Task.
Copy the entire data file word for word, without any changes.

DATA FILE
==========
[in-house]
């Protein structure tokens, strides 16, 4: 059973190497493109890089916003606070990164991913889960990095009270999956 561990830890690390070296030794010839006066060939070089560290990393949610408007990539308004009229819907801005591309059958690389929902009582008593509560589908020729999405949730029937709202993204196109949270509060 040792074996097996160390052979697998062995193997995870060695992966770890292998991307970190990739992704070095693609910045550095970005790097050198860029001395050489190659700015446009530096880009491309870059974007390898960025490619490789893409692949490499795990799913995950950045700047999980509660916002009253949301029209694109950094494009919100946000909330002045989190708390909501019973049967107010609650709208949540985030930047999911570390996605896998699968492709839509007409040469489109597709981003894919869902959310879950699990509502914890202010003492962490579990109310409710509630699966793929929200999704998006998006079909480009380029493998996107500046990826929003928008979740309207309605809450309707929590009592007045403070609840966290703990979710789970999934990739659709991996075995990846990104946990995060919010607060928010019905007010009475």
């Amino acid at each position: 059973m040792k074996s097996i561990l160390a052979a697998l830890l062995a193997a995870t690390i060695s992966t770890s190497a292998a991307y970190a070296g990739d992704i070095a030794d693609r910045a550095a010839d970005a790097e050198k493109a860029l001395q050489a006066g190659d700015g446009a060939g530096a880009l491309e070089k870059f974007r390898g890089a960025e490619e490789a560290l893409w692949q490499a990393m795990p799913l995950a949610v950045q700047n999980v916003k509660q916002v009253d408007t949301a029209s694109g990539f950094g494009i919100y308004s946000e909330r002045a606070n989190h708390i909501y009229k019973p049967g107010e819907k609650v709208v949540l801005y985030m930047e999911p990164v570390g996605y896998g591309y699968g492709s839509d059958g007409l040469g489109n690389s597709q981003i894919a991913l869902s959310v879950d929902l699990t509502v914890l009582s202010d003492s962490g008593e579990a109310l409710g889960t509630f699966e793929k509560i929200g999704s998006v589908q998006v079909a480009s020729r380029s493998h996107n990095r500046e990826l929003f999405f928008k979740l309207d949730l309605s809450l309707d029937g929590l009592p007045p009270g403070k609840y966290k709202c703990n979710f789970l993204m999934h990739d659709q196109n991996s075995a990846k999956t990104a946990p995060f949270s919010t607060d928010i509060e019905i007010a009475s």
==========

[in-house]
């Protein structure tokens, strides 16, 4: 059973190497493109890089916003606070990164991913889960990095009270999956 561990830890690390070296030794010839006066060939070089560290990393949610408007990539308004009229819907801005591309059958690389929902009582008593509560589908020729999405949730029937709202993204196109949270509060 040792074996097996160390052979697998062995193997995870060695992966770890292998991307970190990739992704070095693609910045550095970005790097050198860029001395050489190659700015446009530096880009491309870059974007390898960025490619490789893409692949490499795990799913995950950045700047999980509660916002009253949301029209694109950094494009919100946000909330002045989190708390909501019973049967107010609650709208949540985030930047999911570390996605896998699968492709839509007409040469489109597709981003894919869902959310879950699990509502914890202010003492962490579990109310409710509630699966793929929200999704998006998006079909480009380029493998996107500046990826929003928008979740309207309605809450309707929590009592007045403070609840966290703990979710789970999934990739659709991996075995990846990104946990995060919010607060928010019905007010009475």
């Amino acid at each position: 059973m040792k074996s097996i561990l160390a052979a697998l830890l062995a193997a995870t690390i060695s992966t770890s190497a292998a991307y970190a070296g990739d992704i070095a030794d693609r910045a550095a010839d970005a790097e050198k493109a860029l001395q050489a006066g190659d700015g446009a060939g530096a880009l491309e070089k870059f974007r390898g890089a960025e490619e490789a560290l893409w692949q490499a990393m795990p799913l995950a949610v950045q700047n999980v916003k509660q916002v009253d408007t949301a029209s694109g990539f950094g494009i919100y308004s946000e909330r002045a606070n989190h708390i909501y009229k019973p049967g107010e819907k609650v709208v949540l801005y985030m930047e999911p990164v570390g996605y896998g591309y699968g492709s839509d059958g007409l040469g489109n690389s597709q981003i894919a991913l869902s959310v879950d929902l699990t509502v914890l009582s202010d003492s962490g008593e579990a109310l409710g889960t509630f699966e793929k509560i929200g999704s998006v589908q998006v079909a480009s020729r380029s493998h996107n990095r500046e990826l929003f999405f928008k979740l309207d949730l309605s809450l309707d029937g929590l009592p007045p009270g403070k609840y966290k709202c703990n979710f789970l993204m999934h990739d659709q196109n991996s075995a990846k999956t990104a946990p995060f949270s919010t607060d928010i509060e019905i007010a009475s």